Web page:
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What you need to know about sustainable investing
As daily conversation in Australia is increasingly dominated by concerns about the environment and global warming, more and more investors are looking at how they can make a difference and choose sustainable or ethical investments as part of their portfolio mix.
So what exactly is an ethical investment?
The answer can vary depending on your own personal values and attitudes, covering a range of issues usually referred to as ESG standards or Environment, Social and Governance criteria.
Most people would readily agree that cigarette makers or arms manufacturers are not ethical investments, given the devastating consequences both products can have. However, it is not so easy to decide whether Fortesque Metal, for example, is an ethical investment.
On the face of it, as one of Australia’s largest iron ore producers, it would appear to fail the test for most investors. But, given the company is committed to using hydrogen to power all its ships, trucks and trains and achieving zero greenhouse emissions by 2040, perhaps it actually passes?
In fact, most companies listed on the Australian Stock Exchange (ASX) are attempting to embrace ESG standards to some degree, either by recycling more, reducing their emissions, or in the case of Australia’s big banks, considering environmental issues when evaluating new projects.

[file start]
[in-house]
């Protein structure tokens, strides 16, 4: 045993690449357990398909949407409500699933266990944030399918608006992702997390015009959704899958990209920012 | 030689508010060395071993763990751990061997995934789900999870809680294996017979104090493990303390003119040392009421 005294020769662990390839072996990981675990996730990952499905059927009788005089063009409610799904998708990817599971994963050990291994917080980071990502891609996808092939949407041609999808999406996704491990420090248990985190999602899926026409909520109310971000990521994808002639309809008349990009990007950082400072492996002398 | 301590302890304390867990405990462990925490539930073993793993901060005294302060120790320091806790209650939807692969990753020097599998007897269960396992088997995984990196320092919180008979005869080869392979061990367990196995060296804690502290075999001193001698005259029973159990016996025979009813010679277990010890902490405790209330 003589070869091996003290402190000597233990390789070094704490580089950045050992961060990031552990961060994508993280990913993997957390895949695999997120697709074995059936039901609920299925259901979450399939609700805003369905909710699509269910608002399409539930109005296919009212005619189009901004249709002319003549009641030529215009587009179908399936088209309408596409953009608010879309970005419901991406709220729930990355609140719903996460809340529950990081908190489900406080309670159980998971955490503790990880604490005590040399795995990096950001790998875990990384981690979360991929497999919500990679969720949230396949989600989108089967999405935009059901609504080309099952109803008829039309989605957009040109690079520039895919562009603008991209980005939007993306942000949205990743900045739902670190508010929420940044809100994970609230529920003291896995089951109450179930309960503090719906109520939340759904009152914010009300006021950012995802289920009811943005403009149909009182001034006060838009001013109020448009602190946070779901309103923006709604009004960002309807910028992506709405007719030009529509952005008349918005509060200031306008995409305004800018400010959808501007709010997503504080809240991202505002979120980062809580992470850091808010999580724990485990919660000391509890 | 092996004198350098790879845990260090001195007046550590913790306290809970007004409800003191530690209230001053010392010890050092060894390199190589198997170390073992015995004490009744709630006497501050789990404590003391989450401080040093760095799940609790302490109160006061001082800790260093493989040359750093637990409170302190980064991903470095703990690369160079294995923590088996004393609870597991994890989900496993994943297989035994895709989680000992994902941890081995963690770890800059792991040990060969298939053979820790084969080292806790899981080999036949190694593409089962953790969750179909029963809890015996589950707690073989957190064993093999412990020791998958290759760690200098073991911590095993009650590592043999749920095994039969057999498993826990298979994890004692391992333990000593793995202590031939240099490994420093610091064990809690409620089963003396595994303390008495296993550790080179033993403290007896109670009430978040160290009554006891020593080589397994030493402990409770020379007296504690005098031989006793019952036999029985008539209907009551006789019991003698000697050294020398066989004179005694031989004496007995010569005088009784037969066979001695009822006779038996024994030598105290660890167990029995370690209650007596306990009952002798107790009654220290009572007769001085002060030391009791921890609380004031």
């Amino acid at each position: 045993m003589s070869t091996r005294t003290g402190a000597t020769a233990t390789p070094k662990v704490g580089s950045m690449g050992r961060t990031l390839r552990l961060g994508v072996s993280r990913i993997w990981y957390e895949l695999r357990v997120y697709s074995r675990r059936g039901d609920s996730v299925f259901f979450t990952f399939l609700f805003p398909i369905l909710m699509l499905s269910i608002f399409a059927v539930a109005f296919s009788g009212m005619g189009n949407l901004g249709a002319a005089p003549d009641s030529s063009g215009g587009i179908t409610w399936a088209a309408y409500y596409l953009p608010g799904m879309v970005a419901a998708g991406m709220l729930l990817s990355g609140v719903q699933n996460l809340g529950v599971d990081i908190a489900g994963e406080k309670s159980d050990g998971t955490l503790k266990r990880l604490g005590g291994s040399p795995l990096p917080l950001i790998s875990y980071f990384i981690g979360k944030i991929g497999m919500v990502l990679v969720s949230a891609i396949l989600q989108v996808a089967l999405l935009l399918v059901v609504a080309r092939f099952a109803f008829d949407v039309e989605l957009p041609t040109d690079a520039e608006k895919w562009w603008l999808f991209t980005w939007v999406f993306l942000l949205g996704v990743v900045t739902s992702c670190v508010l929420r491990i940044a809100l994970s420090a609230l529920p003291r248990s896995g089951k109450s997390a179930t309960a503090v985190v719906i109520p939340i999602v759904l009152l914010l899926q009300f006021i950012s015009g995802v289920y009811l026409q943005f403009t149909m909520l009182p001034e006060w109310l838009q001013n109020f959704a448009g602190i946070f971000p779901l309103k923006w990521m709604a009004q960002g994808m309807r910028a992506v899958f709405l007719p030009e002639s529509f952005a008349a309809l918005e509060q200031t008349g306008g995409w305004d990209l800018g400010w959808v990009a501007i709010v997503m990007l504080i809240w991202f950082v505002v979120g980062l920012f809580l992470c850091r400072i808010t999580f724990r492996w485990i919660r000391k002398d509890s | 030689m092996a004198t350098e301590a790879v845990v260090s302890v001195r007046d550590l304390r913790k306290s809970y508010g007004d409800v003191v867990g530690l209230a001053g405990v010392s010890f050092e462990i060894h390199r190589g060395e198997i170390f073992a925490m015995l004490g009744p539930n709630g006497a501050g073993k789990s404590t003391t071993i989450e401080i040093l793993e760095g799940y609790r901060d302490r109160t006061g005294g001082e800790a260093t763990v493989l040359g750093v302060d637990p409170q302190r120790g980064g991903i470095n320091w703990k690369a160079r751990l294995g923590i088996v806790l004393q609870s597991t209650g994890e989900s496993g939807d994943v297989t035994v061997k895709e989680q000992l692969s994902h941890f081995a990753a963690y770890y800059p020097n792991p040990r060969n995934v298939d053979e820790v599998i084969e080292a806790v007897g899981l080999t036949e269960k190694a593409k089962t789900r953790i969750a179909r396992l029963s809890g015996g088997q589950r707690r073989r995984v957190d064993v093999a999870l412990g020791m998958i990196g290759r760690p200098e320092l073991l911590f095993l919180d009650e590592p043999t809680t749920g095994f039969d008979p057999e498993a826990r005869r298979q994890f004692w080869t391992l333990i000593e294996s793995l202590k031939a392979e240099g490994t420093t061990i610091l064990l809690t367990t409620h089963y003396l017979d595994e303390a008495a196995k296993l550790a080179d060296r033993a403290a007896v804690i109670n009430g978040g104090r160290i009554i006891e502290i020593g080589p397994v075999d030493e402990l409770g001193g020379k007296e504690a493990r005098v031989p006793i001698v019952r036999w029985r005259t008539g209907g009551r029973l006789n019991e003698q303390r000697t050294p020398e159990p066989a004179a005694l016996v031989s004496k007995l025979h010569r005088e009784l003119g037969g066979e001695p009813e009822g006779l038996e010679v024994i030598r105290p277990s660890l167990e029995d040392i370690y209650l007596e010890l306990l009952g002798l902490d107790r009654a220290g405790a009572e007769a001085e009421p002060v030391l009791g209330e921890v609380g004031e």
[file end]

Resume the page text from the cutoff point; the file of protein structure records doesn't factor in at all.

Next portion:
Sustainable investing is gathering pace with few companies wanting to be seen as being anchored to out-dated equipment or technologies, or ignorant of their responsibilities to adopt better, more sustainable forms of operations.
While all investment decisions require some degree of homework to ensure they are the right choices for your particular circumstances, you need to do even more if you are committed to increasing your exposure to this fast-growing part of the market.
Start by deciding what you see as the most important ethical issues and which you are less concerned about. Then think about how much of your portfolio you will commit to sustainable investments, given that any sustainable investment is likely to produce either lower returns and/or greater risks.
Also be aware that some companies may engage in ‘greenwashing’, where they make their operations appear much greener or sustainable than they really are. Look for real achievements in areas that match what you see as important sustainable issues.
Then decide what type of investments are best suited to your investment style. There are many individual companies listed on the ASX that may fit your criteria, and an increasing number of managed funds also focused on this area.
Again, be sure you do your homework and take your time finding companies or fund managers that clearly outline their ethical credentials, so you can ensure they are in line with your own. If you have any doubts, seek professional advice from a qualified financial planner.
There can be enormous personal satisfaction in knowing that your investment decisions, no matter how small in the scheme of things, are contributing to encouraging all businesses to embrace more sustainable initiatives.
And as technologies improve and progress is made in this area, investment returns are being pushed higher, while risks are diminishing, giving you the best of all worlds as an investor.